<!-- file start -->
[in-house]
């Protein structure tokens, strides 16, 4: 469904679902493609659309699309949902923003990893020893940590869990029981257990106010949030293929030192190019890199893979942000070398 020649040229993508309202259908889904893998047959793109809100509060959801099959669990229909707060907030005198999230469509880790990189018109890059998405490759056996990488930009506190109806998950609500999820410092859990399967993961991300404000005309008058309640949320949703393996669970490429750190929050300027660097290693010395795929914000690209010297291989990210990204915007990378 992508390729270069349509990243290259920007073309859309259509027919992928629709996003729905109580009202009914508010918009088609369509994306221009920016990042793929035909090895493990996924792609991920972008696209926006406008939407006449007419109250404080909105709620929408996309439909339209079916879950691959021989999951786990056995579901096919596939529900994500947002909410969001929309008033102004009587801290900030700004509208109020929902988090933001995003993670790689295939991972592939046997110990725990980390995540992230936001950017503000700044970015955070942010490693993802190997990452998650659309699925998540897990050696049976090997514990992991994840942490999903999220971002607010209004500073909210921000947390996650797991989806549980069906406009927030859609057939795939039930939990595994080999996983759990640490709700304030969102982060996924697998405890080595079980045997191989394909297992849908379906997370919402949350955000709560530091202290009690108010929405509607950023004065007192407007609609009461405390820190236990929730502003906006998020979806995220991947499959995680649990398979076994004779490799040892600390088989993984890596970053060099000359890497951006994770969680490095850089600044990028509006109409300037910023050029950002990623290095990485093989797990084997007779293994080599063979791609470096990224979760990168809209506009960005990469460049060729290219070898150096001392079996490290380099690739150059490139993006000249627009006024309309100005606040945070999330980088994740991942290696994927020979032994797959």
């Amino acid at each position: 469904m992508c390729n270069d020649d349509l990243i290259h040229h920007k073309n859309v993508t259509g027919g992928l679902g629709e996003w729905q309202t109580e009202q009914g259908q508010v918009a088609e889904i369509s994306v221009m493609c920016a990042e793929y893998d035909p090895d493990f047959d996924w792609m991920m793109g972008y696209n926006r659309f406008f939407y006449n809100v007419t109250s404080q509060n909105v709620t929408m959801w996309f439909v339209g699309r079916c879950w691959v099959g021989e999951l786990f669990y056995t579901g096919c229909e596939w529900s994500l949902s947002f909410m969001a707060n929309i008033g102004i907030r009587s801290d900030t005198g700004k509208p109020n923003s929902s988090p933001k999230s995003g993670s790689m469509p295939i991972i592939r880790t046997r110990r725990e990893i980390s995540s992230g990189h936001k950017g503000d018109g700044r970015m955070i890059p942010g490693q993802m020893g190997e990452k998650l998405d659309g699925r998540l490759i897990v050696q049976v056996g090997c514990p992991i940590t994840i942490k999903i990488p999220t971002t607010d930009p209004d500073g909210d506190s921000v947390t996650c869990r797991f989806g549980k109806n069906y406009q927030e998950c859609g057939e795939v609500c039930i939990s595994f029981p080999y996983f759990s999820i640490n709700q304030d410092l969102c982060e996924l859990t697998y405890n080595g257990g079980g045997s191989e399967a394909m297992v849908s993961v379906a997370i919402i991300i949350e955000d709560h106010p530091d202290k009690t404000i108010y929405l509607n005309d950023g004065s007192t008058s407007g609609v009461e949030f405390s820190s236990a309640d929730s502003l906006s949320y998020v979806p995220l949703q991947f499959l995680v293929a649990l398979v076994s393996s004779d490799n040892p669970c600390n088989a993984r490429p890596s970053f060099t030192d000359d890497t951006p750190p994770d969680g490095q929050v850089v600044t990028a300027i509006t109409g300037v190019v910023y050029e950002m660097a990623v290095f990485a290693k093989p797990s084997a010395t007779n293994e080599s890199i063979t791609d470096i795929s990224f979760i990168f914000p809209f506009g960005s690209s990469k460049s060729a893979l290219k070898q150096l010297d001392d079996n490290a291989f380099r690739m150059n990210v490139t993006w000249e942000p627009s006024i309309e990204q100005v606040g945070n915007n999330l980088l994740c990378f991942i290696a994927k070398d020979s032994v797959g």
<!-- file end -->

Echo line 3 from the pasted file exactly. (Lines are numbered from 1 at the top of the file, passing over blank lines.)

């Amino acid at each position: 469904m992508c390729n270069d020649d349509l990243i290259h040229h920007k073309n859309v993508t259509g027919g992928l679902g629709e996003w729905q309202t109580e009202q009914g259908q508010v918009a088609e889904i369509s994306v221009m493609c920016a990042e793929y893998d035909p090895d493990f047959d996924w792609m991920m793109g972008y696209n926006r659309f406008f939407y006449n809100v007419t109250s404080q509060n909105v709620t929408m959801w996309f439909v339209g699309r079916c879950w691959v099959g021989e999951l786990f669990y056995t579901g096919c229909e596939w529900s994500l949902s947002f909410m969001a707060n929309i008033g102004i907030r009587s801290d900030t005198g700004k509208p109020n923003s929902s988090p933001k999230s995003g993670s790689m469509p295939i991972i592939r880790t046997r110990r725990e990893i980390s995540s992230g990189h936001k950017g503000d018109g700044r970015m955070i890059p942010g490693q993802m020893g190997e990452k998650l998405d659309g699925r998540l490759i897990v050696q049976v056996g090997c514990p992991i940590t994840i942490k999903i990488p999220t971002t607010d930009p209004d500073g909210d506190s921000v947390t996650c869990r797991f989806g549980k109806n069906y406009q927030e998950c859609g057939e795939v609500c039930i939990s595994f029981p080999y996983f759990s999820i640490n709700q304030d410092l969102c982060e996924l859990t697998y405890n080595g257990g079980g045997s191989e399967a394909m297992v849908s993961v379906a997370i919402i991300i949350e955000d709560h106010p530091d202290k009690t404000i108010y929405l509607n005309d950023g004065s007192t008058s407007g609609v009461e949030f405390s820190s236990a309640d929730s502003l906006s949320y998020v979806p995220l949703q991947f499959l995680v293929a649990l398979v076994s393996s004779d490799n040892p669970c600390n088989a993984r490429p890596s970053f060099t030192d000359d890497t951006p750190p994770d969680g490095q929050v850089v600044t990028a300027i509006t109409g300037v190019v910023y050029e950002m660097a990623v290095f990485a290693k093989p797990s084997a010395t007779n293994e080599s890199i063979t791609d470096i795929s990224f979760i990168f914000p809209f506009g960005s690209s990469k460049s060729a893979l290219k070898q150096l010297d001392d079996n490290a291989f380099r690739m150059n990210v490139t993006w000249e942000p627009s006024i309309e990204q100005v606040g945070n915007n999330l980088l994740c990378f991942i290696a994927k070398d020979s032994v797959g």